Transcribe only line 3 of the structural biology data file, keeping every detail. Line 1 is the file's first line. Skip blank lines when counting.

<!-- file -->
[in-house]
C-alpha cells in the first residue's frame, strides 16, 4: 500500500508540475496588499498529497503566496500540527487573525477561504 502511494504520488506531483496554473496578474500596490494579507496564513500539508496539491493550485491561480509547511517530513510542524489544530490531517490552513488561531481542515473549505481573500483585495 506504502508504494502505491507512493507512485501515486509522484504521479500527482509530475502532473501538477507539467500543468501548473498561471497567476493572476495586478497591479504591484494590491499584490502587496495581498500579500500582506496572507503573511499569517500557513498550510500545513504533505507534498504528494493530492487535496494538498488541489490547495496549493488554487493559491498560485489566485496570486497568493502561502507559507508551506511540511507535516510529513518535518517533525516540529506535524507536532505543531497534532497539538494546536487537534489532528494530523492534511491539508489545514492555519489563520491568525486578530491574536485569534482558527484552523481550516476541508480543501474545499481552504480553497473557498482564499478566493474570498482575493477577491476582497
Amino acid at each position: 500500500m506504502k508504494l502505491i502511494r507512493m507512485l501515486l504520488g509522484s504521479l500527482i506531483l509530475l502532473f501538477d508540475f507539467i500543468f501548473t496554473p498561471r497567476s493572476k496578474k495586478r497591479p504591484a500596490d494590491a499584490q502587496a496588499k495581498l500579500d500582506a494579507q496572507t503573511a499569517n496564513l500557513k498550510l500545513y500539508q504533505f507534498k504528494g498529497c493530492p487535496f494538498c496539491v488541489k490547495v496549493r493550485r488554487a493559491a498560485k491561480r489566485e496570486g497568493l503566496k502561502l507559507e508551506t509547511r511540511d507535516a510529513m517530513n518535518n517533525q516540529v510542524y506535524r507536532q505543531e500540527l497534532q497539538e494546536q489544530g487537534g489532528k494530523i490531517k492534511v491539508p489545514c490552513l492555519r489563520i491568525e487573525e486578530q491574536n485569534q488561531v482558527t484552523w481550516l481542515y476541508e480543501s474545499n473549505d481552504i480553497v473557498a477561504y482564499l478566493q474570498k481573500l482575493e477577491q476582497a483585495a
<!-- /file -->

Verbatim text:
Amino acid at each position: 500500500m506504502k508504494l502505491i502511494r507512493m507512485l501515486l504520488g509522484s504521479l500527482i506531483l509530475l502532473f501538477d508540475f507539467i500543468f501548473t496554473p498561471r497567476s493572476k496578474k495586478r497591479p504591484a500596490d494590491a499584490q502587496a496588499k495581498l500579500d500582506a494579507q496572507t503573511a499569517n496564513l500557513k498550510l500545513y500539508q504533505f507534498k504528494g498529497c493530492p487535496f494538498c496539491v488541489k490547495v496549493r493550485r488554487a493559491a498560485k491561480r489566485e496570486g497568493l503566496k502561502l507559507e508551506t509547511r511540511d507535516a510529513m517530513n518535518n517533525q516540529v510542524y506535524r507536532q505543531e500540527l497534532q497539538e494546536q489544530g487537534g489532528k494530523i490531517k492534511v491539508p489545514c490552513l492555519r489563520i491568525e487573525e486578530q491574536n485569534q488561531v482558527t484552523w481550516l481542515y476541508e480543501s474545499n473549505d481552504i480553497v473557498a477561504y482564499l478566493q474570498k481573500l482575493e477577491q476582497a483585495a